(708d) Optimized Mie Potentials for Phase Equilibria: Application to Noble Gases, Alkanes, Alkynes and Their Mixtures

Barhaghi, M., Wayne State University
Mick, J. R., Wayne State University
Potoff, J. J., Wayne State University
Transferable united-atom force fields, based on n-6 Mie potentials are presented for noble gases, branched alkanes, and alkynes. By tuning the repulsive exponent, it is possible to simultaneously reproduce experimental saturated liquid densities and vapor pressures with high accuracy, from the normal boiling point to the critical point. Vapor-liquid coexistence curves for pure fluids are calculated using histogram reweighting Monte Carlo simulations in the grand canonical ensemble, while Gibbs ensemble Monte Carlo is used to calculate binary and ternary mixture phase behavior. All calculations are performed with GOMC[1]. A semi-automated process for optimization of non-bonded force field parameters is presented. For each compound, vapor-liquid-coexistence curves, vapor pressures, heats of vaporization, critical properties, and normal boiling points are predicted and compared to experiment.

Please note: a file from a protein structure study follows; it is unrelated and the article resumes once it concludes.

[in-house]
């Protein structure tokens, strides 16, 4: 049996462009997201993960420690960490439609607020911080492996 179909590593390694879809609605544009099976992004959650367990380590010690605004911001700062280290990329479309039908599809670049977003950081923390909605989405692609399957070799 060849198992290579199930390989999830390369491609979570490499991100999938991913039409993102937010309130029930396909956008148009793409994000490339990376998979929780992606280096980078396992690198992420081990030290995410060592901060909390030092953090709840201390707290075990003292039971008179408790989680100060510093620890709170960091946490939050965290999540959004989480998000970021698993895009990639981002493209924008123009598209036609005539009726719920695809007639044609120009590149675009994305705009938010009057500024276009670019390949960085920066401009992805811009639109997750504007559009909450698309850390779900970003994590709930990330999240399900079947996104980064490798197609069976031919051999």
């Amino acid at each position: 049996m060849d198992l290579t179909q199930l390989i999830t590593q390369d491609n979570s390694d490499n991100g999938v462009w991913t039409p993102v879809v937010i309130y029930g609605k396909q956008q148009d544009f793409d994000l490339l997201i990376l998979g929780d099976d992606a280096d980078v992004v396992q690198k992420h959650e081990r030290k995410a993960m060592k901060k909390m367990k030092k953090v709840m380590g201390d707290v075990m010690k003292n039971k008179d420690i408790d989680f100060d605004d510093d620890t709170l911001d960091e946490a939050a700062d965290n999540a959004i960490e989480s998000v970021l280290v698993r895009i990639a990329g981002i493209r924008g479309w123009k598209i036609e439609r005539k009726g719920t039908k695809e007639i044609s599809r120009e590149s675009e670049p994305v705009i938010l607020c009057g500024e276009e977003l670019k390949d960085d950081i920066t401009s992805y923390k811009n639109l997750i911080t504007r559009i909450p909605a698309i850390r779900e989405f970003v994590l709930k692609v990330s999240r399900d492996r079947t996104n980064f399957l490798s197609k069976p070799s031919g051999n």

For all noble gases, saturated liquid densities and vapor pressures are reproduced to within 1% and 4% of experiment, respectively. For alkynes, experimental saturated liquid densities are reproduced to within 2% average absolute deviation (AAD), except for 1-hexyne, which are reproduced with 3% AAD. Experimental saturated vapor pressures are reproduced to within 3% AAD, except for 1-pentyne, 2-pentyne, and 2-hexyne, where deviations from experimental up to 20% AAD were observed. For branched alkanes, simulations are performed on branched isomers of butane, pentane, hexane, heptane, and octane to assess the transferability of potential parameters. Experimental saturated liquid densities and critical temperatures are reproduced with a median absolute average error of 0.6%, while vapor pressures are reproduced with a median absolute average error of 2.2%. Binary phase diagrams predicted by the Mie potentials for a variety of systems are in close agreement with experiment. Comparisons are made to the predictions of existing force fields, including SPEAD[2] and 2CLJQ[3], NERD[4, 5] and TraPPE[6].


1. GOMC: http://gomc.eng.wayne.edu.

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